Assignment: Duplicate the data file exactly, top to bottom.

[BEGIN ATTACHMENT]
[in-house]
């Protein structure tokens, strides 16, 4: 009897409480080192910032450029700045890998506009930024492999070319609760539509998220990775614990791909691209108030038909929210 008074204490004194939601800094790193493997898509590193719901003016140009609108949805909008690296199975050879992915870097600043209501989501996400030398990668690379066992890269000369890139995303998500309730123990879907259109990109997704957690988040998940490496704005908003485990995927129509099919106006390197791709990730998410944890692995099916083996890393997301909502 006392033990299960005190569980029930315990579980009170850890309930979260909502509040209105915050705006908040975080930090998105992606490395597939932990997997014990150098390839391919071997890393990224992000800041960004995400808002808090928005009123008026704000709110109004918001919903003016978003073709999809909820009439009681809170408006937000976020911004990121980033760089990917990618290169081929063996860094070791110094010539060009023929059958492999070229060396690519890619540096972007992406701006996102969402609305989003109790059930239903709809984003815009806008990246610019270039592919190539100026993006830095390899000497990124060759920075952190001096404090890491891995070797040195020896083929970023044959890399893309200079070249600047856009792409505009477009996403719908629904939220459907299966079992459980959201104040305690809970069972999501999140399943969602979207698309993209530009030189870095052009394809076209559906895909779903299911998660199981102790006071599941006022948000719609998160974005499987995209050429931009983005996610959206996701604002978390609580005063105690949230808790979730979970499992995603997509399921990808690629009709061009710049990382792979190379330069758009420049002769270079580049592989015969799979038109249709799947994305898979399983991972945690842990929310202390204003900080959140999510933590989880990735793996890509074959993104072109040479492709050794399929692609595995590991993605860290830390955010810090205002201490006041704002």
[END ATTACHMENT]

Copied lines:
[in-house]
């Protein structure tokens, strides 16, 4: 009897409480080192910032450029700045890998506009930024492999070319609760539509998220990775614990791909691209108030038909929210 008074204490004194939601800094790193493997898509590193719901003016140009609108949805909008690296199975050879992915870097600043209501989501996400030398990668690379066992890269000369890139995303998500309730123990879907259109990109997704957690988040998940490496704005908003485990995927129509099919106006390197791709990730998410944890692995099916083996890393997301909502 006392033990299960005190569980029930315990579980009170850890309930979260909502509040209105915050705006908040975080930090998105992606490395597939932990997997014990150098390839391919071997890393990224992000800041960004995400808002808090928005009123008026704000709110109004918001919903003016978003073709999809909820009439009681809170408006937000976020911004990121980033760089990917990618290169081929063996860094070791110094010539060009023929059958492999070229060396690519890619540096972007992406701006996102969402609305989003109790059930239903709809984003815009806008990246610019270039592919190539100026993006830095390899000497990124060759920075952190001096404090890491891995070797040195020896083929970023044959890399893309200079070249600047856009792409505009477009996403719908629904939220459907299966079992459980959201104040305690809970069972999501999140399943969602979207698309993209530009030189870095052009394809076209559906895909779903299911998660199981102790006071599941006022948000719609998160974005499987995209050429931009983005996610959206996701604002978390609580005063105690949230808790979730979970499992995603997509399921990808690629009709061009710049990382792979190379330069758009420049002769270079580049592989015969799979038109249709799947994305898979399983991972945690842990929310202390204003900080959140999510933590989880990735793996890509074959993104072109040479492709050794399929692609595995590991993605860290830390955010810090205002201490006041704002």